• The method used decreases energy needs by 100 calories for every ten years over the age of thirty. Why might energy needs decrease over time.

• Metabolism is a total chemical reaction that maintains life in a living thing.

Calculation of Energy Needs

• Examine a favorite snack food. Record the number of calories.

Calculation of Energy Needs

• Figure sedentary energy needs per minute. Do this by dividing your daily sedentary calorie need (answer #2) by 24 (hours)

• Answer to 2 ÷ 24 = energy needs per hour

Then divide the number of calories needed for sedentary activity in one hour 60 (minutes). This will give you your energy needs per minute.

Energy needs per hour ÷ 60 = energy needs per minute.

Remember this is just a rough estimate!

Calculation of Energy Needs

• Figure how many minutes it would take to use the energy in the food if you were sedentary. Divide the number of calories contained in your snack by the number of calories you would burn in one minute if you were sedentary.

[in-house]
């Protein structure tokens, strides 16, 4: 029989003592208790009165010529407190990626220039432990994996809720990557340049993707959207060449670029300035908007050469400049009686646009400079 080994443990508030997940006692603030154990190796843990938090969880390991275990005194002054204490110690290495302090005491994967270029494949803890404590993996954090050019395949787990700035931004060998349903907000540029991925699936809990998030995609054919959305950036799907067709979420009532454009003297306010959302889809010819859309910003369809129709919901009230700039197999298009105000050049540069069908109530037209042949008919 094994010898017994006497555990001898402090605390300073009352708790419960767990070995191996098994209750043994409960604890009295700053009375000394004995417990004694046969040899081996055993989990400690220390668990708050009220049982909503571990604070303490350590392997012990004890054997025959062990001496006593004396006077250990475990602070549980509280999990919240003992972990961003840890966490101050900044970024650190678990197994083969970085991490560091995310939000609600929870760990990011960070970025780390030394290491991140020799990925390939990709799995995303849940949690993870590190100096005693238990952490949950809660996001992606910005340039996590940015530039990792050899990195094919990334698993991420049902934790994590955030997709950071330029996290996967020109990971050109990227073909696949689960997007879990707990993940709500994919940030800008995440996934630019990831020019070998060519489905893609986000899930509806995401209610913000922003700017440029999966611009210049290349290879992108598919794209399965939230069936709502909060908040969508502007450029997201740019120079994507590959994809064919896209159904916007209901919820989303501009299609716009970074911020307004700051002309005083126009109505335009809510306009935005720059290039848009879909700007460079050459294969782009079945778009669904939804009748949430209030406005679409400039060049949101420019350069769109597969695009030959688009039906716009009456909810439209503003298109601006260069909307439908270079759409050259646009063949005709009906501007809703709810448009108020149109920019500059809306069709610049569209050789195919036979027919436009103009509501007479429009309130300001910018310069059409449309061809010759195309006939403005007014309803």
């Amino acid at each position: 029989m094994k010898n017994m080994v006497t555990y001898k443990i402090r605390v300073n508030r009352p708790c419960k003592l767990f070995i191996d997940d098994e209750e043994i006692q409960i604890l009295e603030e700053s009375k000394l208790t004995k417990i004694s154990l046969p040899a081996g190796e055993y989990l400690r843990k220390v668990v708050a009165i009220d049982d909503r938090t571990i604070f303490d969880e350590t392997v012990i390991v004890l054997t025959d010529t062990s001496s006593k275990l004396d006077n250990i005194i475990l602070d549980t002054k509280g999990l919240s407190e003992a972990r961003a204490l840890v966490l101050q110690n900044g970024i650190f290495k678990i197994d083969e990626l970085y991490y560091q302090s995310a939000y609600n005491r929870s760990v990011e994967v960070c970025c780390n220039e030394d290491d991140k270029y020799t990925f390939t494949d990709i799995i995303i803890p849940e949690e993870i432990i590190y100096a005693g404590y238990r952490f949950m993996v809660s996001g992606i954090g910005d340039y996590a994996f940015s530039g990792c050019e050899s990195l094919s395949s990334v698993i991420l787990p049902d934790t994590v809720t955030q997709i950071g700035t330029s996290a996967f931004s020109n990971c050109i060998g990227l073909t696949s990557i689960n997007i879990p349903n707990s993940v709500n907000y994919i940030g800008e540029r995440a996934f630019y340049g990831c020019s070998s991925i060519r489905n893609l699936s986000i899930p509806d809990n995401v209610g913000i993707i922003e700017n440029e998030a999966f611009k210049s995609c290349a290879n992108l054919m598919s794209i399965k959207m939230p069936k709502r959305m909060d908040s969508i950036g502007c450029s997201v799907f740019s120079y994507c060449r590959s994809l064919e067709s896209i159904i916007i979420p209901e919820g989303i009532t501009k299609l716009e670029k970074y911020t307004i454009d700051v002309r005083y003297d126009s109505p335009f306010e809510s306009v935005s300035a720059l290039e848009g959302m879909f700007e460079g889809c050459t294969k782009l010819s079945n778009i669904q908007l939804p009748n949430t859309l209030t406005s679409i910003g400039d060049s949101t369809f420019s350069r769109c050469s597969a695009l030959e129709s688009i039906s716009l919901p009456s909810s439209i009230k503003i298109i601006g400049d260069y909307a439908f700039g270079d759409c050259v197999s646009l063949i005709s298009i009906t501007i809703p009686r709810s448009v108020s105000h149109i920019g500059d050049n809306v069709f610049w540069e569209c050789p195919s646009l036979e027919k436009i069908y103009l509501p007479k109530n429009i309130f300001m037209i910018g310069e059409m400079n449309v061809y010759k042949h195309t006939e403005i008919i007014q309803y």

answer to #6 ÷ energy needs per minute (from #7) = minutes needed to to use calories

Calculation of Energy Needs

• Calculate minutes needed for light activity.

Divide your daily light activity calorie needs (answer to 3) by 24 (hours).

Answer to #3 ÷ 24 = energy needs per hour

Then divide the number of calories needed for light activity in one hour by 60 (minutes). This will give you your energy needs per minute.

Energy needs per hour ÷ 60 = energy needs per minutes

Calculation of Energy Needs

• Calculate minutes needed for heavy activity.

Divide your daily heavy activity calorie needs (answer to 4) by 24 (hours).

Answer to #3 ÷ 24 = energy needs per hour

Then divide the number of calories needed for light activity in one hour by 60 (minutes). This will give you your energy needs per minute.

Energy needs per hour ÷ 60 = energy needs per minutes

• What time of day do you feel hungry or usually want to eat?

• Whom do you eat with most often?

• Where do you usually sit when you snack?

• Do you stop eating when you are full or when the plate is clean?

• The snack I eat most often is?

• Are the foods you choose most often salty, sweet or sour?